It seems the busier Sop gets with taxes, the more my allergies act up; but, it was no allergy attack that set my head spinning Sunday morning. I thought I was hallucinating when I clicked on the Times Picayune and saw “Aaron Broussard practicing law, keeping low profile“. So, who is he – the man who “pulled the plug” and flooded Jefferson Parish with both water and questionable contracts following Katrina or the seemingly likable fellow “spending a lot of his time with his children and…his mom” that “seems almost relieved to step aside from his long life in local politics”?
Before the campaigns, the fundraisers, the social events; before the titles of School Board member, Parish Council member, mayor and parish president; before the investigations, subpoenas and resignations, Broussard was a small-time lawyer in Kenner.
Thirty-five years after he first entered a political office and 11 weeks after he left his last, he is that again.
Richard Raney pulled me in with that lead and, then, took me to a place that only seemed familiar:
Broussard has quietly returned to practicing law at the Kenner firm where he worked part-time throughout his six years as Jefferson Parish president: D’Aquila, Volk, Mullins and Contreras, said Greg Buisson, his media adviser.
Am I the only one who found it odd that Broussard had time to work a part-time job while serving as Parish president? I had to wonder because Rainey wrote over that and moved on:
For a man who once reveled in crowds and celebrations, Broussard has become a phantom, spending his days in semi-exile, his friends say. Work, then home. Rarely does he venture out publicly.
Yet when he does, he remains his usual sanguine self, say those who chance upon him…
After weathering a maelstrom of post-Katrina criticism and a bruising re-election run in 2007, Broussard resigned his parish presidency Jan. 8. That day he became the second major official to leave office amid a wide-ranging federal criminal investigation into his administration. His chief administrator, Tim Whitmer, had resigned four days earlier.
Things began to fall apart in October with revelations that Whitmer’s private insurance agency, Lagniappe Industries, was doing business with public entities and parish contractors. Broussard recused himself from an investigation he ordered in December after disclosing he did $5,000 worth of legal work last year for Lagniappe.
And so the pressure mounted. Broussard himself, under subpoena, delivered documents Jan. 22 to the federal investigators who are examining his administration…
The scandal has been especially hard for Broussard’s family. His ex-wife, Karen Parker, who divorced him in October, drew criticism after evidence surfaced that she collected a $65,000 annual salary as a “paralegal supervisor” while parish records showed she worked at what should have been a $43,000-a-year job in the security department. Interim Parish President Steve Theriot fired her in February.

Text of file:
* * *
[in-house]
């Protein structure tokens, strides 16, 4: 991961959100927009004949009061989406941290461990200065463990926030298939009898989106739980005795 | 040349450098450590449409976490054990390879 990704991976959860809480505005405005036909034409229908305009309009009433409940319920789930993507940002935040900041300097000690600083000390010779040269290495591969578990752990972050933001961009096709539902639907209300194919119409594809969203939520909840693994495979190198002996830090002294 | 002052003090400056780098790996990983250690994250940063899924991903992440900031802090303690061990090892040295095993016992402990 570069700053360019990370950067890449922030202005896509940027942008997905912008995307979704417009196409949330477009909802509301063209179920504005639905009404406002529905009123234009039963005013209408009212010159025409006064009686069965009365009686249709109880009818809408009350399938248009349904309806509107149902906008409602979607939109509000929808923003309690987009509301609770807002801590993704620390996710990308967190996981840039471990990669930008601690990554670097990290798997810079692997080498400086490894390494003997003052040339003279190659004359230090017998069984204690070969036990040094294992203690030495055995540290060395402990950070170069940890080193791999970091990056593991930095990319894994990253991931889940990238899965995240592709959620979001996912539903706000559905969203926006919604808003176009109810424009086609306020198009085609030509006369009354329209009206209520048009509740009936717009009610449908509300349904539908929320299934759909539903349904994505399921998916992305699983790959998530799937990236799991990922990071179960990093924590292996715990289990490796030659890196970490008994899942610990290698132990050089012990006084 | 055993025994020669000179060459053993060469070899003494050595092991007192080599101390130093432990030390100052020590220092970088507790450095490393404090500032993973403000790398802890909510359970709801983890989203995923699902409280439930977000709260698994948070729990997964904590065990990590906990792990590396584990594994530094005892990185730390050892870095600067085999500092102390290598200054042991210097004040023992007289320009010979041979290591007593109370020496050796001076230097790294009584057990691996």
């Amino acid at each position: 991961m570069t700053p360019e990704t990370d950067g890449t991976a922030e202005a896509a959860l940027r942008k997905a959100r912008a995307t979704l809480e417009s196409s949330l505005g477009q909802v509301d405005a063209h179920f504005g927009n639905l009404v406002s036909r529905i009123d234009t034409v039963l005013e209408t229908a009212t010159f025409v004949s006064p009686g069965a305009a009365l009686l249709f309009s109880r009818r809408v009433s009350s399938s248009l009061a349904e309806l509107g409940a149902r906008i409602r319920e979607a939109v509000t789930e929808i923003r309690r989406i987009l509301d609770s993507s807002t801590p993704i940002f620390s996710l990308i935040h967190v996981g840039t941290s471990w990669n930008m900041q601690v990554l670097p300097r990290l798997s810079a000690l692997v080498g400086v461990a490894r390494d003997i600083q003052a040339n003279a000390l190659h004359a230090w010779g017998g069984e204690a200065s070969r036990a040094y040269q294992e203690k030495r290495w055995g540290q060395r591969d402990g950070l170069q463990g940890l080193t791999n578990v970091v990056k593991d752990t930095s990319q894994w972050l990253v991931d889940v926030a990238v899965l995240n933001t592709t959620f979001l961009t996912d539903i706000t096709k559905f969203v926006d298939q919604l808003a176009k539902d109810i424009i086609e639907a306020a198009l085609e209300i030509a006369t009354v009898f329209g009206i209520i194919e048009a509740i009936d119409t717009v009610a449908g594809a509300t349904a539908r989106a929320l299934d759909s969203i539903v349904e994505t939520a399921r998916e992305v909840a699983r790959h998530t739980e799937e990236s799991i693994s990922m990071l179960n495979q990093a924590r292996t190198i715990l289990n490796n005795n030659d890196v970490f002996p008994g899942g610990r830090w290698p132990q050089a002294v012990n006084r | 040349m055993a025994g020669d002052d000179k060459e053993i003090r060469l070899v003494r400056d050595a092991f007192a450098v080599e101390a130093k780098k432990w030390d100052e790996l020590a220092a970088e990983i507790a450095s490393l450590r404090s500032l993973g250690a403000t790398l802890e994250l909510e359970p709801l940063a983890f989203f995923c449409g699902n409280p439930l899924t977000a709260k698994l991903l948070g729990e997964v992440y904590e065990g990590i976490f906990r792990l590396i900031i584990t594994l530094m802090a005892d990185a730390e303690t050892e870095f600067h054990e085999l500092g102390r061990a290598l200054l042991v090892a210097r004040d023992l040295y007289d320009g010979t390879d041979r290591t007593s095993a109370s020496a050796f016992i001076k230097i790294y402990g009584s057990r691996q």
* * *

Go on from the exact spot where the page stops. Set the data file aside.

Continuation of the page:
A friend of Broussard’s told Raney, “I know he feels extremely bad about what happened to Karen”. Does he feel badly she was fired or badly she was given $22,000 more than her position paid?
Broussard’s friends, allies and associates doubt he will return to political office. For a man who dedicated much of his adult life to government, his resignation is tinged with infamy, his friends said…
“If Broussard spent all this time, after the last 30 or so years, being an attorney, he’d be a rich man by now,” Muniz said. “But he loved public service.”
If such is not a perk of the Parish president’s retirement plan, how is it that someone who is not “a rich man by now” has a “media adviser”? I don’t know but, on that very fine Easter Sunday morning when I expected to hear the Hallelujah Chorus, I believe I heard a Connie Francis tune, “Everybody’s somebody’s fool. Everybody’s somebody’s plaything…“?
Was Aaron Broussard “somebody” or, “somebody’s plaything”? If Broussard was the “plaything”, who was somebody”?
Adams and Reese, the largest law firm in Louisiana, Alabama and Mississippi, announces that Tim P. Coulon, outgoing President of Jefferson Parish, will join the firm’s governmental relations division, effective January 6, 2004…
After eight years as Parish President, Coulon wanted to continue working in the political sector and he explored various opportunities. One of the most publicized of those was CEO of Greater New Orleans Inc., the new entity resulting from the merging of MetroVision and the Greater New Orleans Chamber of Commerce. But why did he choose Adams and Reese?
He explains, “Throughout my years in the public sector, it was prudent for me to take note-to be aware-of who was making things happen. Every time there was an important issue in Louisiana, Adams and Reese was in the forefront. When I looked around and saw who the political players were in the State, there was one firm that stood out, and that was Adams and Reese.
“Adams and Reese will allow me to use my political experience as well as the contacts I have cultivated throughout the state and region to assist the firm’s clients in achieving their goals.
Richard Raney certainly wrote a thought provoking story.